? OVERALL The overall goal of the University of North Carolina at Chapel Hill (UNC) Core Center for Clinical Research (CCCR) is to enhance the design and conduct of clinical studies in Rheumatic and Musculoskeletal Diseases (RMDs) with a focus on osteoarthritis (OA), a particular strength of our research community. The pain and loss of function that results from arthritis, combined with its prevalence, make it a leading cause of disability. OA is the most common form of arthritis. Efforts are urgently needed to improve the management of people with OA, as well as the many other RMDs, to reduce pain, improve function and slow or stop disease progression. Like other chronic conditions, RMDs are not single diseases but rather heterogeneous conditions consisting of multiple phenotypes that differ in their underlying pathobiological mechanisms. If not taken into consideration, these phenotypic differences result in the testing of interventions designed to address specific mechanisms of action in the ?wrong? patients. Therefore, successful treatments for RMDs need to be targeted to, and tested in, specific subgroups or subtypes that share distinct underlying pathobiological, psychosocial and pain mechanisms consistent with the goal of precision medicine. Understanding and incorporating information about these phenotypes in clinical observational studies and trials will be crucial to move the field forward and is a major goal of our CCCR. Importantly, this pursuit will address the NIAMS long- range plan for clinical research which emphasizes that, ?clinical characterization of disease subtypes is critical to assessment of epidemiological data and efficient design of clinical trials in these disease areas.? The proposed UNC CCCR will build on our transformative Multidisciplinary Clinical Research Center (MCRC), Mitigating the Public Health Impact of OA. Although the CCCR will have a focus on OA, the analytical methods used for phenotyping and precision medicine will also be applied to other RMDs that are strengths within our research community including RA, lupus, and vasculitis. Our goal is to optimize the design, analysis and implementation of clinical studies and trials in OA and other RMDs to advance clinical care and public health efforts targeted toward individuals with these conditions through the following aims: 1) Administrative Core: Provide leadership, oversight, coordination, evaluation, and general administrative support for all CCCR activities; 2) Methodology Core: Provide a comprehensive and integrated set of RMD-focused services to optimize the quality, efficiency and innovation of the CCCR research community that includes local, national and international members; 3) Phenotyping and Precision Medicine Resource Core: Provide services that will add value to and optimize the design and implementation of clinical studies as well as develop innovative strategies to maximize the use and success of clinical phenotyping and precision medicine in RMDs, with a focus on OA.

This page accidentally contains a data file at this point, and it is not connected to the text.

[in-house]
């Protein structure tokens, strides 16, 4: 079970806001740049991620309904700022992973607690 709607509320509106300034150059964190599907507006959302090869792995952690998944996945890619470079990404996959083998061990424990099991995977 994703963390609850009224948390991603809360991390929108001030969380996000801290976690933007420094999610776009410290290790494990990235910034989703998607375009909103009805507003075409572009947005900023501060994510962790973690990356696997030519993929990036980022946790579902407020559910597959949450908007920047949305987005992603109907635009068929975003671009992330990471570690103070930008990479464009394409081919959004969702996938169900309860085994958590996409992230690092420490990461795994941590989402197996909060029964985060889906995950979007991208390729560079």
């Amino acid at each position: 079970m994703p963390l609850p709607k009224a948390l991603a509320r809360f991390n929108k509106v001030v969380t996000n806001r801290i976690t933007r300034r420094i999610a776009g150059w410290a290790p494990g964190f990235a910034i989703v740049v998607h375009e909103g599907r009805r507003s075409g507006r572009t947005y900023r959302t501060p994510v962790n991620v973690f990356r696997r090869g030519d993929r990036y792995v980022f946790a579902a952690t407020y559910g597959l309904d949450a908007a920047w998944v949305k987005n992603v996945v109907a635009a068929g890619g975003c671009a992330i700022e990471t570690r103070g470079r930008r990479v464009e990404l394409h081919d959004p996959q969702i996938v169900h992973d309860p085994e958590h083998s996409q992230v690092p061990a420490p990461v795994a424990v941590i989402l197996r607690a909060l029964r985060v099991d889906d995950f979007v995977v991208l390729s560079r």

Public Health Relevance

The pain and loss of function that results from arthritis, combined with its prevalence make it a leading cause of disability. Osteoarthritis (OA) is the most common form of arthritis and a leading cause of pain and disability among older adults worldwide. Efforts are urgently needed to improve the management of people with OA, as well as the many other rheumatic and musculoskeletal diseases (RMDs). Our Center is focused on optimizing clinical observational studies and clinical trials in OA and other RMDs. It will have a substantial impact on the field by advancing high quality, innovative studies to significantly improve our understanding of disease mechanisms and inform best strategies for prevention and treatment of OA and other RMDs.

National Institute of Health (NIH)
National Institute of Arthritis and Musculoskeletal and Skin Diseases (NIAMS)
Center Core Grants (P30)
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Special Emphasis Panel (ZAR1)
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Zheng, Xincheng
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University of North Carolina Chapel Hill
Internal Medicine/Medicine
Schools of Medicine
Chapel Hill
United States
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